Paula MacArthur

Hermione Allsopp, Clare Chapman, Paula MacArthur, Perdita Sinclair


20th September–2nd November 2023

Blyth Gallery

Level 5, Sherfield Building, Imperial College London, Exhibition Road, SW7 2AZ

Gallery open: Monday–Friday, 10am–5pm  





Of Lightness, eponymously titled after the late Milan Kundera’s novel The Unbearable Lightness of Being, brings together four artists whose work probes the binary relationship between heaviness and lightness inherent in the narrative of the novel. On divergent yet syntonic paths the paintings of Perdita Sinclair, Paula MacArthur, Clare Chapman and the sculpture of Hermione Allsopp encapsulate the image and object in all its transient formlessness and solidifying mass. 


Kundera’s novel explores the unbearable lightness that is a necessary condition of our transience and mortality; with no hope of return, our lives are ephemeral. In the novel this fleetingness of human existence is posited in the phrase ‘Einmal ist keinmal’ (once is never); the existential irrelevance to our existence being both immensely freeing and overwhelmingly weighty. The paintings and sculptures in this show respond to this proposition, intuiting imagery and form that might contain and bear the paradoxical nature of this state. The heavy made light and the light made heavy with all the inherent slippage these terms evoke is given a materiality in these works that is dream-like, sensual and effervescent.


The suggestive mounds of calorific foods in Perdita Sinclair’s irreverently playful paintings ebb and flow, balanced evocatively in their precarious rafts and vessels on rippling waters. The excessive loads depicted in these works carry the heaviness of a pleasure that is too much and could sink them at any moment into the amniotic depths they float on. The soft orality of these paintings is contrast to the hardness of the crystals that Paula MacArthur paints, though the minerals these works depict are no less penetrable in their alien cavities and formations than Sinclair’s oozing and melting cargos.


MacArthur’s otherworldly and glimmering jewels capture both the lightness on the surface and that imprisoned within them. Tightly bound masses, they contain the thrust of their formation deep within them, but in contrast bear their vulnerability on the surface in titles such as In her own mad mind. The softness and movement of emotional life is rendered into a geological bejewellment in these seductively expulsive yet solidified forms.


Hermione Allsopp’s sculptures also bear their interiority in the substance of their material mass. These works constructed from the residues of daily life appear transfigured into soft bodily objects, that despite their pastel hues emit a gravitational bulk and solidity. Allsopp’s sculptures seem held together in an attempt to define the boundaries of the body; potentially shapeless mass is folded, pulled and buttressed, creating rims and apertures that filled or left open might capture or circumvent our desire.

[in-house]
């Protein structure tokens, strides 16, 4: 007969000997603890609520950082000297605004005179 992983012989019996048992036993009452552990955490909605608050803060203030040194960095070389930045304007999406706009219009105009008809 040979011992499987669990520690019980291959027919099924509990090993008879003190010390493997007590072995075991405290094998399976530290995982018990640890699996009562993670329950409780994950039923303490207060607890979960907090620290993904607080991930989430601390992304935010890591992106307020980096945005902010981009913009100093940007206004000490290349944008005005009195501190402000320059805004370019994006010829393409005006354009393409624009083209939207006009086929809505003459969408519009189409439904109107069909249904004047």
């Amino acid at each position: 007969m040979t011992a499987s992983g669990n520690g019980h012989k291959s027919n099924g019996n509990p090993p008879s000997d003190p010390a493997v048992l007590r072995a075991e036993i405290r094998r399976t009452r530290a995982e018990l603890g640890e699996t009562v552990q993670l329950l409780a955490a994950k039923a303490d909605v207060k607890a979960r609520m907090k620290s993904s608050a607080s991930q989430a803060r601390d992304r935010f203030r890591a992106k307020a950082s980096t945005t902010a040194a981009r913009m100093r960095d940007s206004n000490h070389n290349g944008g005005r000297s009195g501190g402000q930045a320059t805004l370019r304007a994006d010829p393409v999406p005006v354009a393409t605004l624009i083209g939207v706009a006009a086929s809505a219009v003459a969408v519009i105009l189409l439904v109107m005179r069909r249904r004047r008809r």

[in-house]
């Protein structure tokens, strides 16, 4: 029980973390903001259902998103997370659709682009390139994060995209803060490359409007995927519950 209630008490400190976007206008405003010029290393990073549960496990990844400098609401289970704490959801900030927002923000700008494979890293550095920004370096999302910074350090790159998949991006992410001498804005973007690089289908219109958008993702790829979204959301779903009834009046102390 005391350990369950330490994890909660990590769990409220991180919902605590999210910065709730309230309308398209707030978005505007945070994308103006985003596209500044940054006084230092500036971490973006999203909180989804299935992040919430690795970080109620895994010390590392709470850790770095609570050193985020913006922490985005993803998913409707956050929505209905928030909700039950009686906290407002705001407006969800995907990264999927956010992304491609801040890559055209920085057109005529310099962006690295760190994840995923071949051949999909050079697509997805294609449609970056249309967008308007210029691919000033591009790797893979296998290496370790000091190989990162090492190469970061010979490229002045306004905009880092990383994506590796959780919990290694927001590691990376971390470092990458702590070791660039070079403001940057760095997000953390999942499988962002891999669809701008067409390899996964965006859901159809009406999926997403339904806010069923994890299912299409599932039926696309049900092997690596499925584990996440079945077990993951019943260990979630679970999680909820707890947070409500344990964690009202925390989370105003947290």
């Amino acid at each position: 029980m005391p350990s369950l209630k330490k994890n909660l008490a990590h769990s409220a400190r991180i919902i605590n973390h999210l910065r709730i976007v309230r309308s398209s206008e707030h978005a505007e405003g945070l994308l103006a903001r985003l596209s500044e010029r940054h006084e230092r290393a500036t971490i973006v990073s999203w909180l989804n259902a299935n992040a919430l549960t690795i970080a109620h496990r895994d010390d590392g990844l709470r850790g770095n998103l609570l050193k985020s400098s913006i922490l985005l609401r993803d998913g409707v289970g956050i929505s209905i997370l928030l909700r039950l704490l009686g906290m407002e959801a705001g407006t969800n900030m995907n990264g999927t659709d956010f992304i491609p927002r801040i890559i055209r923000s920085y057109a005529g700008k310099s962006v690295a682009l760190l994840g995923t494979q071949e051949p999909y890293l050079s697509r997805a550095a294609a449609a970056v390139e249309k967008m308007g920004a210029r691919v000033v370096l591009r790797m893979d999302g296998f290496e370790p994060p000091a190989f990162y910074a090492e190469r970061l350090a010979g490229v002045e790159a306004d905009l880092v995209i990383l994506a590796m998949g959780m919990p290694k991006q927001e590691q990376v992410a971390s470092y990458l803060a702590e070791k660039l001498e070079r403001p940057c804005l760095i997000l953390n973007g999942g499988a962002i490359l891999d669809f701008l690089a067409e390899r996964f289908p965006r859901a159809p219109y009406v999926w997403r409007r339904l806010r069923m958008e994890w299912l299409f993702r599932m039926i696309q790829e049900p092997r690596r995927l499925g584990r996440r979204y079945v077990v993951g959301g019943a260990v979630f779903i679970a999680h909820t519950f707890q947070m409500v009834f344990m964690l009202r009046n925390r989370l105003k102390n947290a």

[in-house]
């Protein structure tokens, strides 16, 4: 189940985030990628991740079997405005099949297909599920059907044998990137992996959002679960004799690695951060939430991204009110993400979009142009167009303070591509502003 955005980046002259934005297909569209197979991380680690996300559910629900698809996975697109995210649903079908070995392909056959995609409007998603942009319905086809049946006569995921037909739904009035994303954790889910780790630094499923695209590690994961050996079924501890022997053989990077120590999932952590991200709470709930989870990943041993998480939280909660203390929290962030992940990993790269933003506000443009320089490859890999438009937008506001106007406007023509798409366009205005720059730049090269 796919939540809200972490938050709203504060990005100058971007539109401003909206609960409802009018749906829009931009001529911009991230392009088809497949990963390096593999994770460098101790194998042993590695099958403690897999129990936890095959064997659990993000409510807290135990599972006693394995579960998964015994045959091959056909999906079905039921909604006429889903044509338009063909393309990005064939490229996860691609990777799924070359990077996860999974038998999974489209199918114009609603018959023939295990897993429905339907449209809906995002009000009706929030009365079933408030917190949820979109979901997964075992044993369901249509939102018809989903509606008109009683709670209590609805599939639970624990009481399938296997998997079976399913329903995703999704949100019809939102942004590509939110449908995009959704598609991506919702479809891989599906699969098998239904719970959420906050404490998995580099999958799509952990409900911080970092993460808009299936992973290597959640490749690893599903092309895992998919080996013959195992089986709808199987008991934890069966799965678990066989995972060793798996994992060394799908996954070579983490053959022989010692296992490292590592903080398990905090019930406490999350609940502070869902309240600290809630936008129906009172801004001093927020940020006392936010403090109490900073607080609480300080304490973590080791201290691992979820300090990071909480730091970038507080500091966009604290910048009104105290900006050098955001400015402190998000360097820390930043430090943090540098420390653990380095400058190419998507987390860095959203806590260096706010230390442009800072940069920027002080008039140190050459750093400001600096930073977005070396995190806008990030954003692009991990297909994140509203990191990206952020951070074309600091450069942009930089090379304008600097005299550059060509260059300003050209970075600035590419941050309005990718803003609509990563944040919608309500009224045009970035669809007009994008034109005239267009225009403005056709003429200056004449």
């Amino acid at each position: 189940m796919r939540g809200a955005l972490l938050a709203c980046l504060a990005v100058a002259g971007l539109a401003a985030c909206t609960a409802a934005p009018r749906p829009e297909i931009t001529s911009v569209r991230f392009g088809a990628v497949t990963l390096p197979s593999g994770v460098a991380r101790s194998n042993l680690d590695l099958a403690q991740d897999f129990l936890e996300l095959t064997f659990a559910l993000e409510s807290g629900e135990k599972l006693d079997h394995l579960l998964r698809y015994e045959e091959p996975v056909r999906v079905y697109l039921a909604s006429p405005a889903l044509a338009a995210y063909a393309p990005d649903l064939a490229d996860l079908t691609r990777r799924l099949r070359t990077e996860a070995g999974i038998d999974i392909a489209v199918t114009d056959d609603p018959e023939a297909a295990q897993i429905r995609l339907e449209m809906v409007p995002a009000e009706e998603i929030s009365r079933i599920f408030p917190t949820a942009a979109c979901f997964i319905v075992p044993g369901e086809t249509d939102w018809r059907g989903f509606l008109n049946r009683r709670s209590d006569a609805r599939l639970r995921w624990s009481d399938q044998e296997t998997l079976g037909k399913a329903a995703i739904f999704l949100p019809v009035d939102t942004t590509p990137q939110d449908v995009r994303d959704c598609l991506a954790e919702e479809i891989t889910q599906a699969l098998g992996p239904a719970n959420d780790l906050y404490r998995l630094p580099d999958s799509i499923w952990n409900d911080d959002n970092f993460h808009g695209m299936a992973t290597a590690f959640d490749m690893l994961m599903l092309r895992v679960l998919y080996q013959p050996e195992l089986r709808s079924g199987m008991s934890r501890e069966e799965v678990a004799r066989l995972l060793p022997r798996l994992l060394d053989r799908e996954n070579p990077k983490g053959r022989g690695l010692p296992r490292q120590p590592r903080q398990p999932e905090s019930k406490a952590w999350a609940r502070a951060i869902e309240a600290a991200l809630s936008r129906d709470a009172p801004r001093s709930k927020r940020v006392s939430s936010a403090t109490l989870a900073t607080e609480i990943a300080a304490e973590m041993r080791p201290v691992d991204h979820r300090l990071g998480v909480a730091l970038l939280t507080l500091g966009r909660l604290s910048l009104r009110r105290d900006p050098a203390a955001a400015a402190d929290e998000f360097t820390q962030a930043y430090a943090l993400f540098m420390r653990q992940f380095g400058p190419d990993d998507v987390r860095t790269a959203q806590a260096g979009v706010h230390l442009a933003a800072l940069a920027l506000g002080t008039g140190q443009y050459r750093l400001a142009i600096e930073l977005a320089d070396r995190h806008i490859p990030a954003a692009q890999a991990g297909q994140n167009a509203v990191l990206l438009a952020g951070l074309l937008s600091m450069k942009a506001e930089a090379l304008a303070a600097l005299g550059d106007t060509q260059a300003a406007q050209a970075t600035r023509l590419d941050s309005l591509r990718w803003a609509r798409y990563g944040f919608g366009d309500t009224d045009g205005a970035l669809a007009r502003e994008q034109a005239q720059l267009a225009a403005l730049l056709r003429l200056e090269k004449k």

Gaps and openings are also the leitmotif in Clare Chapman’s paintings. Sometimes blurred or filled with swollen protrusions her paintings offer a surface that sits on the perpetual cusp of disintegration or growth. In this inchoate landscape the ephemeral fullness of the imagery might be held to the ground or unraveling across the canvas, a form that could float or sink, implode or burst.


All four artists in Of Lightness present work that merges the familiar with the strange, these are objects and images imbued with the atmosphere of the uncanny. Situated in this liminal realm they frustrate the ability to distinguish between the light and the heavy, pleasure and dis-pleasure, the bearable and unbearable.


Hermione Allsopp (b.1971) studied MA Fine Art at UCA Canterbury (2010-2012 ) She is an artist who primarily works in sculpture, installation and collage. She has exhibited in the UK  and internationally. Recent exhibitions include: A Body A Part, APT Gallery, London, 2023, the soft and elastic bone, VSOP Projects, Greenport, New York,  2021, Organic Matters, residency presentation for Magic Carpet Landed exhibition, Kaunas Biennial, Lithuania 2021-22. She was shortlisted for the Mark Tanner Sculpture Award in 2023 and 2016. She lives and works in East Sussex. 


Clare Chapman (b.1974) studied painting at the Slade School of Fine Art, UCL (1999-2001) and Falmouth College of Arts (1993-1996). She has exhibited in group and solo shows in the U.K and internationally. Recent shows include ‘Things Will Continue to Change’, Koppel Project Hive, London, (2022); ‘20 Years of Artists at the British School in Athens’, 12 Star Gallery, London (2021) and ‘Thing Worlds’, Art Spot Korin, Kyoto, Japan, (2021). She lives and works in London.


Paula MacArthur (b.1967) studied painting at the Royal Academy Schools, London (1990-93) She has exhibited extensively both at home and abroad with recent solo exhibitions including ‘Still Light’ at Rye Art Gallery (2022) ‘Verse’ at Kaleidoscope Gallery, Sevenoaks (2018) and ‘Infinitely Precious Things’ at VJB Arts, London. She was a prizewinner at John Moores Painting Prize in 1993 and her work is held in private and public collections around the world. She lives and works in Rye, East Sussex.


Perdita Sinclair (b. 1978) studied painting at the University of Wales Institute, Cardiff, (1998-2001) She has exhibited widely internationally and in the UK including at The Royal Academy of Art and The National Portrait Gallery. Her residencies include on a boat trawling for microplastics, in human dissection labs, and most recently in New York at Mana Contemporary making work including ice-cream-like forms as a metaphor for shifting states of existence. She lives and works in Brighton, East Sussex.


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